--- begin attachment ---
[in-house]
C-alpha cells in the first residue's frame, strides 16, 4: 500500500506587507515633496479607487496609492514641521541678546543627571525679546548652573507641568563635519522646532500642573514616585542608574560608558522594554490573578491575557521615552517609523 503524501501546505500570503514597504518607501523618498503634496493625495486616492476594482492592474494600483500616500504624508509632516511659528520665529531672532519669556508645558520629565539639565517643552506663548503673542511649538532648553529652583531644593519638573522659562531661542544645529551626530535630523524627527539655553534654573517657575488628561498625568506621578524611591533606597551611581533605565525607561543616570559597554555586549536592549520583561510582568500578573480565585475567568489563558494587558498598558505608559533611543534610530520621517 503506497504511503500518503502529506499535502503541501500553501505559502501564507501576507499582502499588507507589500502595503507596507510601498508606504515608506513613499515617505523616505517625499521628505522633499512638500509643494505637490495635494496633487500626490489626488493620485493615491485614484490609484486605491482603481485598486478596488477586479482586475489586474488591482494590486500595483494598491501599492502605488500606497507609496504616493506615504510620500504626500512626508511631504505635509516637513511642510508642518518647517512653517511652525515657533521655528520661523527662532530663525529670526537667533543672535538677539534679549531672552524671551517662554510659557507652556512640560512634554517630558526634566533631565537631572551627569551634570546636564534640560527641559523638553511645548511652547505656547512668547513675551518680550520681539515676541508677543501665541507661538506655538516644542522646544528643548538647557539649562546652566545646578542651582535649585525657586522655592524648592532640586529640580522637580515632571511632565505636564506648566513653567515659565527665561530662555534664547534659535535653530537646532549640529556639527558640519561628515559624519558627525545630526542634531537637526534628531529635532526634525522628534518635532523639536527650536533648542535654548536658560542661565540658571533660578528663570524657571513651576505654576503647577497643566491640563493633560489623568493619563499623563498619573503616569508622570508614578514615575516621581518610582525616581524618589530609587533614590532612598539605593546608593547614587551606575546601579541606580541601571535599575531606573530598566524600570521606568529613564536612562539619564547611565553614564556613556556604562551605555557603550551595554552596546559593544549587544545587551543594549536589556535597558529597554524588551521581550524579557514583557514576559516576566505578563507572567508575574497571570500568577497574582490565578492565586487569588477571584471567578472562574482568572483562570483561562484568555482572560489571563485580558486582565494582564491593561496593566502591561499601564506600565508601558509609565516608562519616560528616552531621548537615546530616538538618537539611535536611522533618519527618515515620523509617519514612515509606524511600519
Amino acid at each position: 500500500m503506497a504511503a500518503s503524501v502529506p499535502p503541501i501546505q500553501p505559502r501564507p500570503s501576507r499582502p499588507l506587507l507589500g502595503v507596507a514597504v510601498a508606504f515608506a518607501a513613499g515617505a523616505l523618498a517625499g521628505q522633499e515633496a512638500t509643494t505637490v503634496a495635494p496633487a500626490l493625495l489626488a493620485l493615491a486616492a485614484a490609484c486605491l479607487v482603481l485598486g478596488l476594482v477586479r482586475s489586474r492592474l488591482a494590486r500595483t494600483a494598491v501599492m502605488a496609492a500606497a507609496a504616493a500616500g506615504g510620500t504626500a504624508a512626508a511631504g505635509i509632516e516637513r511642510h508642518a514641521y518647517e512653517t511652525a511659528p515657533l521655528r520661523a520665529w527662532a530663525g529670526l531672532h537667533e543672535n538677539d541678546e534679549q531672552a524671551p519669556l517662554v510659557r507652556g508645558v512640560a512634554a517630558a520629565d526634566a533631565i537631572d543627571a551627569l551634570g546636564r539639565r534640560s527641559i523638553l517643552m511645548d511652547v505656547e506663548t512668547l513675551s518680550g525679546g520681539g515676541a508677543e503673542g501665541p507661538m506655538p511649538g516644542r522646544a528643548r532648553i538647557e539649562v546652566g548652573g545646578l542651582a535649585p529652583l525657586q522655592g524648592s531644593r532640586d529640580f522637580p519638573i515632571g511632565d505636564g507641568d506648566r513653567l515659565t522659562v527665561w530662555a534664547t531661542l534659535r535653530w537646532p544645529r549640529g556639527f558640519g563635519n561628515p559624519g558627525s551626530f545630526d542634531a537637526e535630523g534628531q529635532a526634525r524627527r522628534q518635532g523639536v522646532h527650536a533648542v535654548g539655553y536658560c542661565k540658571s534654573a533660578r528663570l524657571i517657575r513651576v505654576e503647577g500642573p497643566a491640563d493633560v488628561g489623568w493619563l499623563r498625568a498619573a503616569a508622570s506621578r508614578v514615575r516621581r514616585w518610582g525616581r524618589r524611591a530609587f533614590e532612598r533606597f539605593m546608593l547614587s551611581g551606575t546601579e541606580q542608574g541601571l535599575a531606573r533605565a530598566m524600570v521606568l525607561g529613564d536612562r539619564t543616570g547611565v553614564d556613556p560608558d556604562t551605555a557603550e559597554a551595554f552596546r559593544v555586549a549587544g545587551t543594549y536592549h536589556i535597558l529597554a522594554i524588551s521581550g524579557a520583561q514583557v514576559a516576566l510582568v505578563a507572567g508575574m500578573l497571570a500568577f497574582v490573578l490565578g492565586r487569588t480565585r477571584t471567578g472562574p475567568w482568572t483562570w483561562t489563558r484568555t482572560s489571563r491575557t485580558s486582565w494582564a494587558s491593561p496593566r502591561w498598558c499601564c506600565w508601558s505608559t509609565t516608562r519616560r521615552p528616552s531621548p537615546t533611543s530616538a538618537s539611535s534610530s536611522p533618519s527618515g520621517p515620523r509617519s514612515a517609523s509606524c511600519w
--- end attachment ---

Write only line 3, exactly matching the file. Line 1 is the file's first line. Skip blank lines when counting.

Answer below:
Amino acid at each position: 500500500m503506497a504511503a500518503s503524501v502529506p499535502p503541501i501546505q500553501p505559502r501564507p500570503s501576507r499582502p499588507l506587507l507589500g502595503v507596507a514597504v510601498a508606504f515608506a518607501a513613499g515617505a523616505l523618498a517625499g521628505q522633499e515633496a512638500t509643494t505637490v503634496a495635494p496633487a500626490l493625495l489626488a493620485l493615491a486616492a485614484a490609484c486605491l479607487v482603481l485598486g478596488l476594482v477586479r482586475s489586474r492592474l488591482a494590486r500595483t494600483a494598491v501599492m502605488a496609492a500606497a507609496a504616493a500616500g506615504g510620500t504626500a504624508a512626508a511631504g505635509i509632516e516637513r511642510h508642518a514641521y518647517e512653517t511652525a511659528p515657533l521655528r520661523a520665529w527662532a530663525g529670526l531672532h537667533e543672535n538677539d541678546e534679549q531672552a524671551p519669556l517662554v510659557r507652556g508645558v512640560a512634554a517630558a520629565d526634566a533631565i537631572d543627571a551627569l551634570g546636564r539639565r534640560s527641559i523638553l517643552m511645548d511652547v505656547e506663548t512668547l513675551s518680550g525679546g520681539g515676541a508677543e503673542g501665541p507661538m506655538p511649538g516644542r522646544a528643548r532648553i538647557e539649562v546652566g548652573g545646578l542651582a535649585p529652583l525657586q522655592g524648592s531644593r532640586d529640580f522637580p519638573i515632571g511632565d505636564g507641568d506648566r513653567l515659565t522659562v527665561w530662555a534664547t531661542l534659535r535653530w537646532p544645529r549640529g556639527f558640519g563635519n561628515p559624519g558627525s551626530f545630526d542634531a537637526e535630523g534628531q529635532a526634525r524627527r522628534q518635532g523639536v522646532h527650536a533648542v535654548g539655553y536658560c542661565k540658571s534654573a533660578r528663570l524657571i517657575r513651576v505654576e503647577g500642573p497643566a491640563d493633560v488628561g489623568w493619563l499623563r498625568a498619573a503616569a508622570s506621578r508614578v514615575r516621581r514616585w518610582g525616581r524618589r524611591a530609587f533614590e532612598r533606597f539605593m546608593l547614587s551611581g551606575t546601579e541606580q542608574g541601571l535599575a531606573r533605565a530598566m524600570v521606568l525607561g529613564d536612562r539619564t543616570g547611565v553614564d556613556p560608558d556604562t551605555a557603550e559597554a551595554f552596546r559593544v555586549a549587544g545587551t543594549y536592549h536589556i535597558l529597554a522594554i524588551s521581550g524579557a520583561q514583557v514576559a516576566l510582568v505578563a507572567g508575574m500578573l497571570a500568577f497574582v490573578l490565578g492565586r487569588t480565585r477571584t471567578g472562574p475567568w482568572t483562570w483561562t489563558r484568555t482572560s489571563r491575557t485580558s486582565w494582564a494587558s491593561p496593566r502591561w498598558c499601564c506600565w508601558s505608559t509609565t516608562r519616560r521615552p528616552s531621548p537615546t533611543s530616538a538618537s539611535s534610530s536611522p533618519s527618515g520621517p515620523r509617519s514612515a517609523s509606524c511600519w